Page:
‘EU spin on offer suggested NI would have best of both worlds. That was a lie. We would not’
LAST Monday evening I travelled to Brussels along with our MEP Diane Dodds. We had a series of meetings arranged with representatives of the EU27 as well as the EU’s chief negotiator Michel Barnier.
It was in that meeting with Michel Barnier and his team that we received a very clear outline of the type of post-Brexit arrangement the EU envisioned for Northern Ireland.
The deal on offer was certainly unique but as the first State to leave the EU club, any deal will be unique. The EU spin on this offer suggested that Northern Ireland would have the best of both worlds — ie we would have full access to the EU single market and full access to the UK single market. That was a lie. We would not.
Under the EU’s plan, Great Britain-based businesses would have a barrier when they would seek to trade with Northern Ireland. Such a barrier cuts right to the heart of what is at stake here. The United Kingdom is one nation. There should not be international-style borders within it.
I am a unionist. I became involved in politics to build a better Northern Ireland within the United Kingdom. Back in June 2017, when we agreed a confidence-and-supply arrangement with the Conservative Party, central to it was helping Northern Ireland financially but also the entire United Kingdom. I want every part of the United Kingdom to prosper.
I would not tolerate a trade barrier between England and Wales any more than I would tolerate one between Northern Ireland and Great Britain. The dangers to the Union and our single market were clearly demonstrated by how quickly the SNP demanded the same for Scotland as was offered to Northern Ireland.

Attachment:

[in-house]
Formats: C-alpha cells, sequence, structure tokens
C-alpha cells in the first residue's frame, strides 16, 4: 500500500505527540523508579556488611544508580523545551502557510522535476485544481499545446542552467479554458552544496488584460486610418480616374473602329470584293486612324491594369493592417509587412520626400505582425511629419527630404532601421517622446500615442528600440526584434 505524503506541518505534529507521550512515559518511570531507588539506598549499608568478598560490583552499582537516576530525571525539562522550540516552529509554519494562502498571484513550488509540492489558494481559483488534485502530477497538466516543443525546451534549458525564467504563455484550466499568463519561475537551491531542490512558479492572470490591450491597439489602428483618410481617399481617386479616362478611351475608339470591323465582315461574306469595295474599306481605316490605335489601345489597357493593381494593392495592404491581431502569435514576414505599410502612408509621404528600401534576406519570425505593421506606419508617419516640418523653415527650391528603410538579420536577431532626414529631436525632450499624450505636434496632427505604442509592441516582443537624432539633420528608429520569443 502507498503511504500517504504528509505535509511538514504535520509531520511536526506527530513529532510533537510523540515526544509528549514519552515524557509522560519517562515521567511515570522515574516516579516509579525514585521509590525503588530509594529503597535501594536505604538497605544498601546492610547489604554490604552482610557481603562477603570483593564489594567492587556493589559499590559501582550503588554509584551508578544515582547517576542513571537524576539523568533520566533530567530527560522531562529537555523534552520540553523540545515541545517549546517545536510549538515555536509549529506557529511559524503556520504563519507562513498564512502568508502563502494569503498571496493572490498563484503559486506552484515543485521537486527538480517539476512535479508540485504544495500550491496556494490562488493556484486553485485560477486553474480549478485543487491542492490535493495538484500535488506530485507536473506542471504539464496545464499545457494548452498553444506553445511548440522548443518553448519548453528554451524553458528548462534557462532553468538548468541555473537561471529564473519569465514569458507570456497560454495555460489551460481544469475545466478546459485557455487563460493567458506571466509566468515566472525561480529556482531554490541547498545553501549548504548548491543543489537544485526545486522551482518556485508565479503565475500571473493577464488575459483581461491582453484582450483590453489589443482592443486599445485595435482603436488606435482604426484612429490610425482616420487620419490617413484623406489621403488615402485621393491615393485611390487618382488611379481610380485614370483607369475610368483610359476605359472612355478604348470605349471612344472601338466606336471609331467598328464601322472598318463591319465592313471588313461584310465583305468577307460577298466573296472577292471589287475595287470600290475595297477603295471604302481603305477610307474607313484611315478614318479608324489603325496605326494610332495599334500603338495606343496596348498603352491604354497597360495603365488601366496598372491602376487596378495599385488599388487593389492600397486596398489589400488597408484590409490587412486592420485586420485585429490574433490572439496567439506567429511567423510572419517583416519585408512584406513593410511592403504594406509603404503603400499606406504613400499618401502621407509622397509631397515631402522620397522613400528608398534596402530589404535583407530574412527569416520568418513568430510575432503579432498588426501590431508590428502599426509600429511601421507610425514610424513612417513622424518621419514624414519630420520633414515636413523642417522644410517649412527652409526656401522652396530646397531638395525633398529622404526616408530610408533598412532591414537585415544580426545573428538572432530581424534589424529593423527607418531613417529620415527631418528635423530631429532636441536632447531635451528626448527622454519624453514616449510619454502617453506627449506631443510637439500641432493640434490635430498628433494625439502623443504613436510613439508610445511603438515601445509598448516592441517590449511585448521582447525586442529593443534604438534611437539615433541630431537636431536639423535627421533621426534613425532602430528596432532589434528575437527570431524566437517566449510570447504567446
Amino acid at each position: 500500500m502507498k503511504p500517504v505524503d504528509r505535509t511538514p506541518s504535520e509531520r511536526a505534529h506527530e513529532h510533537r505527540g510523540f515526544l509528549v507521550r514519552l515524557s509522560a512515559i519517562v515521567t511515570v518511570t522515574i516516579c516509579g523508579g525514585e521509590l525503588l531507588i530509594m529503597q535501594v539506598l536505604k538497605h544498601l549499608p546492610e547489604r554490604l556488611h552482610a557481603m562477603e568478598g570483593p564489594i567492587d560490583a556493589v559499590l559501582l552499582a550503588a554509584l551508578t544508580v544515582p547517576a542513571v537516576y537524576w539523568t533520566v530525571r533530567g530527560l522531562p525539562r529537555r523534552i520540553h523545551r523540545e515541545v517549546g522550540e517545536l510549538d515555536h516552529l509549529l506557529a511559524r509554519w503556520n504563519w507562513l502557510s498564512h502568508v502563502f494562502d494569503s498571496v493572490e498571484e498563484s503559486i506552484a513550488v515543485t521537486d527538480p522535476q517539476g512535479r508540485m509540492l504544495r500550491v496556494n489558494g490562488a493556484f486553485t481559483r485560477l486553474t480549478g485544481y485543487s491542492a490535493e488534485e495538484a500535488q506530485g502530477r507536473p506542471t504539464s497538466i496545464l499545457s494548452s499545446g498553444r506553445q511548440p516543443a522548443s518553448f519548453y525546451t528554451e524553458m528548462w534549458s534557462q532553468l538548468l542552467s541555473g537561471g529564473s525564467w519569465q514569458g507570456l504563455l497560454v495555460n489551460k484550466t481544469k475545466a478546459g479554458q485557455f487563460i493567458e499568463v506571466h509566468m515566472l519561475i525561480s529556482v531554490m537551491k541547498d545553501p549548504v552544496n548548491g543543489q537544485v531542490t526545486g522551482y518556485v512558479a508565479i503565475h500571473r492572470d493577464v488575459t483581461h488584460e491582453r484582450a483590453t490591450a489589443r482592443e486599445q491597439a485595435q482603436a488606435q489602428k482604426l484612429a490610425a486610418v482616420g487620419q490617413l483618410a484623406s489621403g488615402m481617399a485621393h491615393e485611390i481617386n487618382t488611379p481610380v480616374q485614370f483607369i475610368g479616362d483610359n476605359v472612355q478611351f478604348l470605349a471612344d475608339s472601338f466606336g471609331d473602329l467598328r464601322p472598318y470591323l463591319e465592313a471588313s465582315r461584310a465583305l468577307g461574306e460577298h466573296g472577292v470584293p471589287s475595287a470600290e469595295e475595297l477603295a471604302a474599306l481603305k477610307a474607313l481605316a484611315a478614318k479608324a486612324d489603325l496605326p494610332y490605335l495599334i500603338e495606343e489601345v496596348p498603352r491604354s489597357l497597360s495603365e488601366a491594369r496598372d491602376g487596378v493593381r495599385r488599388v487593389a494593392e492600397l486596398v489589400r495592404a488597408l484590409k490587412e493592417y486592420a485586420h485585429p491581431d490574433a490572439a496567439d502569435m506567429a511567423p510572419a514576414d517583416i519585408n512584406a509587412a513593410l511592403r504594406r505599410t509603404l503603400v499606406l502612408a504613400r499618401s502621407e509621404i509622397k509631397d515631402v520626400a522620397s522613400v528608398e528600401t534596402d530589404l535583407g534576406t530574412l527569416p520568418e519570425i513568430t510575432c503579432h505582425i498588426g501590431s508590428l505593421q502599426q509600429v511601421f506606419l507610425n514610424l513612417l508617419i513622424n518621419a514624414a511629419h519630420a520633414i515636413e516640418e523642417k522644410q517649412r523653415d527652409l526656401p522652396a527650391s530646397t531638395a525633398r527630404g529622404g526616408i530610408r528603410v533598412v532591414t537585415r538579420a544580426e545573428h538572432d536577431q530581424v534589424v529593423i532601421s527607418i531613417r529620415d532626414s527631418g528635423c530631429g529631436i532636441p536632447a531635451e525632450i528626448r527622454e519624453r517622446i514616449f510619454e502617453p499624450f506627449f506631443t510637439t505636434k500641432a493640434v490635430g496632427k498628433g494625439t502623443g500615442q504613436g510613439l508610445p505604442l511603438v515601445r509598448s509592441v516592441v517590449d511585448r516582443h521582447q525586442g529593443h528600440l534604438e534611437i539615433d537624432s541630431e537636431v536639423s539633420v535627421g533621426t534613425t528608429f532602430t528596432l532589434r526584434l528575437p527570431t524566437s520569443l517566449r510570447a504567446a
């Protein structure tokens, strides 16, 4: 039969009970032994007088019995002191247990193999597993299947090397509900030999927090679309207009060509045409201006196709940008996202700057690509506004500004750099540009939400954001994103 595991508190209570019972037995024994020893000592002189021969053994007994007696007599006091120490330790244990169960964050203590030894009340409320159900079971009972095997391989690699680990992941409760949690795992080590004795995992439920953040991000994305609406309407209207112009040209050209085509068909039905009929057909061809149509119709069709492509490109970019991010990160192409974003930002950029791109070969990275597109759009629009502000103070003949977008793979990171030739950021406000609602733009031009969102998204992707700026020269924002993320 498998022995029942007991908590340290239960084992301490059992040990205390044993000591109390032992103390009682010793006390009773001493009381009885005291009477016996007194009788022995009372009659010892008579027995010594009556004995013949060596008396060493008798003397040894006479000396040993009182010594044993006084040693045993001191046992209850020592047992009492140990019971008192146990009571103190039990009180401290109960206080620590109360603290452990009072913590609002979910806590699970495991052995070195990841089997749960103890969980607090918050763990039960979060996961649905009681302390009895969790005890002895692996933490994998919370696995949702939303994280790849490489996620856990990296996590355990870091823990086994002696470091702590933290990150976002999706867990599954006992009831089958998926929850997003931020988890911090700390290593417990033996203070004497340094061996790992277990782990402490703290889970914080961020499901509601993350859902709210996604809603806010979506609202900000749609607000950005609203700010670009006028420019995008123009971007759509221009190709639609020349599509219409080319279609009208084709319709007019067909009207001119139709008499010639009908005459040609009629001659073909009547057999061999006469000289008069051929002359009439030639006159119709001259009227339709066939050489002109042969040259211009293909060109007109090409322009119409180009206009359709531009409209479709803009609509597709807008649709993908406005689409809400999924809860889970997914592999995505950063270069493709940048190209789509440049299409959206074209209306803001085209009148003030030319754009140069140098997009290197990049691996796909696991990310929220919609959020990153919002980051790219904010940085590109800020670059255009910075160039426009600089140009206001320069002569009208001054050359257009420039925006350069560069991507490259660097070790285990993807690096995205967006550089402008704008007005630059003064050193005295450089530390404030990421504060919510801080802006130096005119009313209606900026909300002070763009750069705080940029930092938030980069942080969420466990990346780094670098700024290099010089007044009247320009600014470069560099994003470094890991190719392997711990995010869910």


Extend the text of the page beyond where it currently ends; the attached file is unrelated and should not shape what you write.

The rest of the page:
Countries like the United Kingdom have some regional variations but what is held in common is what is fundamental to make their national markets work. We may pay lower rates here than council tax in England. Different states in the USA would be the same. However, what is made in each part can be sold within those countries without extra barriers.
Indeed, unionists who voted Remain have contacted me to express their vehement opposition to any deal which would limit Northern Ireland’s access to the United Kingdom single market.
However, it would be wrong to think that the DUP are the only people in Parliament who see the EU’s proposal as unacceptable. ‘No sea border’ has support across the House of Commons.
I believe that the Prime Minister is in her own beliefs a committed unionist. However, she should learn from her previous female predecessor, Margaret Thatcher. Despite her unionist convictions, others persuaded Thatcher to sign the Anglo-Irish Agreement. She later deeply regretted the choice she had made. However, we do not want nor need the regrets of another Prime Minister. We want the right choices made. We want her to stand by her principles and instincts rather than accepting a dodgy deal foisted on her by others.
I fully appreciate the risks of a ‘no deal’ but the dangers of a bad deal are worse. If true to her principles Mrs May would not and should not choose the path to effectively cut Northern Ireland adrift.
The DUP’s actions this week are not as some have suggested about ‘flexing muscle’. This is no game. Anyone engaging in this in a light-hearted way foolishly fails to grasp the gravity of the decisions we will make in the coming weeks.
Over time the gap between UK regulations and EU regulations would only grow. With double red
DUP’s Arlene Foster and Nigel Dodds speak to the Press in Portadown yesterday, and (left) Theresa May